Bernie Sanders and Hillary Clinton Spar Over Trade in Midwest

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“They don’t have an agenda for the middle class, working people, poor people trying to get ahead, so I think it’s imperative that I do everything I can in this election to make the case that we can get back to a growing, vital middle class”.

Nebraska Democrats are choosing between Vermont Sen. Maine Democrats will caucus on Sunday.
Hillary Clinton said Friday the nation needs a “new bargain” for the economy and called upon all the presidential candidates to offer a “credible strategy” for raising wages as her primary race against rival Bernie Sanders shifts to a series of Rust Belt contests.
“Although we continue to fight for every vote, Sen”. But the 25 Nebraska delegates – along with 33 in Kansas and 25 in ME – are up for grabs this weekend.
In Nebraska, for example, Sanders has spent more than double what Clinton has on TV ads in the state’s two biggest markets. “I would think the majority of them are Sanders supporters”.
“We’re making sure that we’re doing what it takes to actually get out there and earn that support and not take anything for granted”, he said. “Well guess what? It doesn’t look like she’s so inevitable now”.
The Sanders campaign holds many advantages in a state where liberals are starved for attention. Polling data shows Clinton leading with African-Americans by an average of 60 points.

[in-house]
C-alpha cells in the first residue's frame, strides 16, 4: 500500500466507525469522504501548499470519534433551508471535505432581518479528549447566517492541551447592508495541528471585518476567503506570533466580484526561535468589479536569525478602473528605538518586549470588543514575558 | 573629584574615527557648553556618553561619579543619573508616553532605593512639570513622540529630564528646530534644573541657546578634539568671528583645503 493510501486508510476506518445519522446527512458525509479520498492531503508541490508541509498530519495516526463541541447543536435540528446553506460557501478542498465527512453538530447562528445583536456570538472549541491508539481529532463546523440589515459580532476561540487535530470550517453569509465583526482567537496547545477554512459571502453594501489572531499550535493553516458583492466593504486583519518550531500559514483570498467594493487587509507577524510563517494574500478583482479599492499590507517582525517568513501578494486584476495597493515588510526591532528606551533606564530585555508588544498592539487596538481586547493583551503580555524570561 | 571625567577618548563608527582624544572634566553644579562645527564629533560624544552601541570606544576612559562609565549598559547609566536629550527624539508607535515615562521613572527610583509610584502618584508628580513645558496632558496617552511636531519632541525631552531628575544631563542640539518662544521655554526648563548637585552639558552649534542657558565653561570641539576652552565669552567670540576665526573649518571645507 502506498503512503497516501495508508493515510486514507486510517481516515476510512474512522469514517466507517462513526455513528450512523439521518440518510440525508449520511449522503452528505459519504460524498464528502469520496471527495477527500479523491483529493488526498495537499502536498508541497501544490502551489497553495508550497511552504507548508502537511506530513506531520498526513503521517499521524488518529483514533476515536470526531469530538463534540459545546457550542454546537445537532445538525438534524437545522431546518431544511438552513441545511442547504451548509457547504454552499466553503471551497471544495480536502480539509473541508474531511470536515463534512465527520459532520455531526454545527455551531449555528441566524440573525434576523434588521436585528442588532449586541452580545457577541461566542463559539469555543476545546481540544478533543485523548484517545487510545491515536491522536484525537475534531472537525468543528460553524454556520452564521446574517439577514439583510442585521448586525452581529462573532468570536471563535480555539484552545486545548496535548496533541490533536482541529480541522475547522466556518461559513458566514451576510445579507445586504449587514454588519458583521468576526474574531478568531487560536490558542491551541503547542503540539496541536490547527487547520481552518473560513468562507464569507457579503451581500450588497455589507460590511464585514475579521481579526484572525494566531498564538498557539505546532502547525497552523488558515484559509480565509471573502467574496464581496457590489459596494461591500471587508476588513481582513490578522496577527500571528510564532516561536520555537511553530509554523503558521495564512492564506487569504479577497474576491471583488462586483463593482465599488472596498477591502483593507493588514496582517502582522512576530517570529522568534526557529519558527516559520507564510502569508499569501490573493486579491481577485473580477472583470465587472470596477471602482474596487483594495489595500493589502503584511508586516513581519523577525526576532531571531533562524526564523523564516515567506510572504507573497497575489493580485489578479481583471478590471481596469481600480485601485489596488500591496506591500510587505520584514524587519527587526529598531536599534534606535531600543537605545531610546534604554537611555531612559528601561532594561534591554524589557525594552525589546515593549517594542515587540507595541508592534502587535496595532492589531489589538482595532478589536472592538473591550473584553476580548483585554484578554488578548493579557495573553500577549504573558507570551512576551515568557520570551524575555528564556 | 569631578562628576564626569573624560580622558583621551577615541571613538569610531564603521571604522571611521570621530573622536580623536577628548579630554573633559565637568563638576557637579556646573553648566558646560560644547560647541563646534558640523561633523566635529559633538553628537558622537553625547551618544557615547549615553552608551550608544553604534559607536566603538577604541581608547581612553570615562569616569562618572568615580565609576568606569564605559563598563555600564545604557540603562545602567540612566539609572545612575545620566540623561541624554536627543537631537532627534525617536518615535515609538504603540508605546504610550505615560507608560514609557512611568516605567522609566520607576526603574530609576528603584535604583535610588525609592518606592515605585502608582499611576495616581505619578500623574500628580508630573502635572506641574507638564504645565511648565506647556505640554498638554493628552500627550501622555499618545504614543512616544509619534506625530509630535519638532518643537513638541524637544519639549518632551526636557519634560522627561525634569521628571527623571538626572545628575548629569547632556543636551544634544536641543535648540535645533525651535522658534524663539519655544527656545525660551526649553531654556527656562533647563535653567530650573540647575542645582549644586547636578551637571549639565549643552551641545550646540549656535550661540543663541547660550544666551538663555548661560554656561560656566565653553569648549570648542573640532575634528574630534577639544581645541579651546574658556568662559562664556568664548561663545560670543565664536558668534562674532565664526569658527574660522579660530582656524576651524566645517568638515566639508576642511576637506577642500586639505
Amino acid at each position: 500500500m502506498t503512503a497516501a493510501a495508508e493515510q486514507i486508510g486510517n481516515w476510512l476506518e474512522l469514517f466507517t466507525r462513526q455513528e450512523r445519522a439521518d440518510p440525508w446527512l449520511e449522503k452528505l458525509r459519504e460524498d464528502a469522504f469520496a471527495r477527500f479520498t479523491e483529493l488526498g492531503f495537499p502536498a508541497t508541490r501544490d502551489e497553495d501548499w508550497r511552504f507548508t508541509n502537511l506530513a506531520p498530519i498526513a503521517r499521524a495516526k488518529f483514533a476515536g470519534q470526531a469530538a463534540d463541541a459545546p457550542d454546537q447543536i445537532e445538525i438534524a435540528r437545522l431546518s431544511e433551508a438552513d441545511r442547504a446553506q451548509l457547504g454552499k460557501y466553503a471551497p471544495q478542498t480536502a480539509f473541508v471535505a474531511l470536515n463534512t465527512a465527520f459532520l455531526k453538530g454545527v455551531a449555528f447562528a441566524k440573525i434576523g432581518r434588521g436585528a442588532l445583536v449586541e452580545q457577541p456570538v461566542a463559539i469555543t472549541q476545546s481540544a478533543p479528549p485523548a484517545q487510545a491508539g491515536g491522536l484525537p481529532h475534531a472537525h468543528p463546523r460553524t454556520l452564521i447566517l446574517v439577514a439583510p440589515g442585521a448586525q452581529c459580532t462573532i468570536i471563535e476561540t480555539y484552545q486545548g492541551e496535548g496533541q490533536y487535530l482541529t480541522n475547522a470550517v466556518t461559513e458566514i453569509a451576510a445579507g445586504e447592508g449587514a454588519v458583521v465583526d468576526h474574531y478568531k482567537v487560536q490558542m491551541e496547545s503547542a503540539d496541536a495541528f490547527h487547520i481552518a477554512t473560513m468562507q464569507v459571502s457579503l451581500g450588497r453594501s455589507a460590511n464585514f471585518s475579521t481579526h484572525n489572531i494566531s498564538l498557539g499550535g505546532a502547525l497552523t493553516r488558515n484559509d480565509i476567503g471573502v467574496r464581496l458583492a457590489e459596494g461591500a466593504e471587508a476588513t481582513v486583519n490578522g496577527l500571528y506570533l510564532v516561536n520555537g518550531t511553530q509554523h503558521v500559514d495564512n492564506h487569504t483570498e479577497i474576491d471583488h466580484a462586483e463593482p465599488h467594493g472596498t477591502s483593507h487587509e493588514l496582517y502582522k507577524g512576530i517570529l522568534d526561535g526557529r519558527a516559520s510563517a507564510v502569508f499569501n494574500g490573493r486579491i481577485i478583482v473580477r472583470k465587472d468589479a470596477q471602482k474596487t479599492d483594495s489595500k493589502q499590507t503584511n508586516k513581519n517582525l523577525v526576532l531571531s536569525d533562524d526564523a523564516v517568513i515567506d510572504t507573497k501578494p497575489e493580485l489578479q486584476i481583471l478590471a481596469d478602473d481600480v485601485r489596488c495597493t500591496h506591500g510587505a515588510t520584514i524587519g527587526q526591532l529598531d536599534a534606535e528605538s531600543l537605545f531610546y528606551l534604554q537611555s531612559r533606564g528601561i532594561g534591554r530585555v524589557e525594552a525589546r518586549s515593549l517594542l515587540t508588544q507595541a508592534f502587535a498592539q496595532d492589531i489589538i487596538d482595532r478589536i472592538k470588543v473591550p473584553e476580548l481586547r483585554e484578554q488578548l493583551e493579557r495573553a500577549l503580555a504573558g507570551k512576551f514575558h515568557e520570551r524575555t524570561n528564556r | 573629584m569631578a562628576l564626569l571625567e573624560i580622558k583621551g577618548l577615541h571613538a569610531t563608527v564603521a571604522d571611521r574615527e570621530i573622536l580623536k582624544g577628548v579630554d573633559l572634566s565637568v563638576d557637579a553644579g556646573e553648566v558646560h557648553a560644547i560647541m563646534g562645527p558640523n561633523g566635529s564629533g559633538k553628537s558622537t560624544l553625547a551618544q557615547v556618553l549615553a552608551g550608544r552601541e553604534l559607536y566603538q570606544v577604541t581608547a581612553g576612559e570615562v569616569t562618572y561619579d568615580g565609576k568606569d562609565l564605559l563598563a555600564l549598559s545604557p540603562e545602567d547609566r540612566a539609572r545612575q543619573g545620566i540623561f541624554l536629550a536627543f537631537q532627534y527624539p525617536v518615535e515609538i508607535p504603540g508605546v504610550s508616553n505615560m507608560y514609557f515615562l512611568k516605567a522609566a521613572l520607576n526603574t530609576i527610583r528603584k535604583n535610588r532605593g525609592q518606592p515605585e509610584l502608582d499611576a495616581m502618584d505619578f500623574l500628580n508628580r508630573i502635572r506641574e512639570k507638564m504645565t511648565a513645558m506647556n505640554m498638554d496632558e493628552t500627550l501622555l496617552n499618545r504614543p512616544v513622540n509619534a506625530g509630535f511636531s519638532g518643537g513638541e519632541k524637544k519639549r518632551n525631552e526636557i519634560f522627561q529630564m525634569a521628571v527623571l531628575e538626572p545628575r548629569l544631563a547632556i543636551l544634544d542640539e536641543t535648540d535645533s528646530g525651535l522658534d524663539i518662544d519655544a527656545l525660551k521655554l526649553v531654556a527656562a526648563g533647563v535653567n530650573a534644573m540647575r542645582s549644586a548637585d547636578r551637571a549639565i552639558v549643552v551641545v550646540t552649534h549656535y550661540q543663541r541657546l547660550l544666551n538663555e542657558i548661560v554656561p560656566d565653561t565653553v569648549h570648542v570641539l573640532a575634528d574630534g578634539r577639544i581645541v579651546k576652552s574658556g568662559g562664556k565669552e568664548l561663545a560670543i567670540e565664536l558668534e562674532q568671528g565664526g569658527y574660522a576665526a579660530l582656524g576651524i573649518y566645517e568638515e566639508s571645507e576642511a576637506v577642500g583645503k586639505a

“If you aren’t going to invest in us, why should taxpayers invest in you?”
And in 2008, as Obama was considering his pick for secretary of state, Simmons wrote an op-ed stating, “Clinton will be the most effective secretary of state and the best choice for the Obama team”. In fact, exit polls indicated Clinton won an astounding 86 percent of black voters in her party’s SC primary last week; she ended up securing about 74 percent of the overall vote.
Sanders trails by almost 200 delegates.
But considering Democrats award their delegates proportionally, the contests in all four states this weekend will become the latest example of how fine the line actually is between winning and losing.
Clinton’s address at Detroit Manufacturing Systems, a manufacturer of instrument panels for cars, offered her the opportunity to contrast herself with both Sanders and business mogul Donald Trump, the leading Republican candidate.
In the most recent Mitchell/FOX 2 Detroit Poll of 616 likely voters, Clinton holds the lead of 55% to Sanders’ 37%.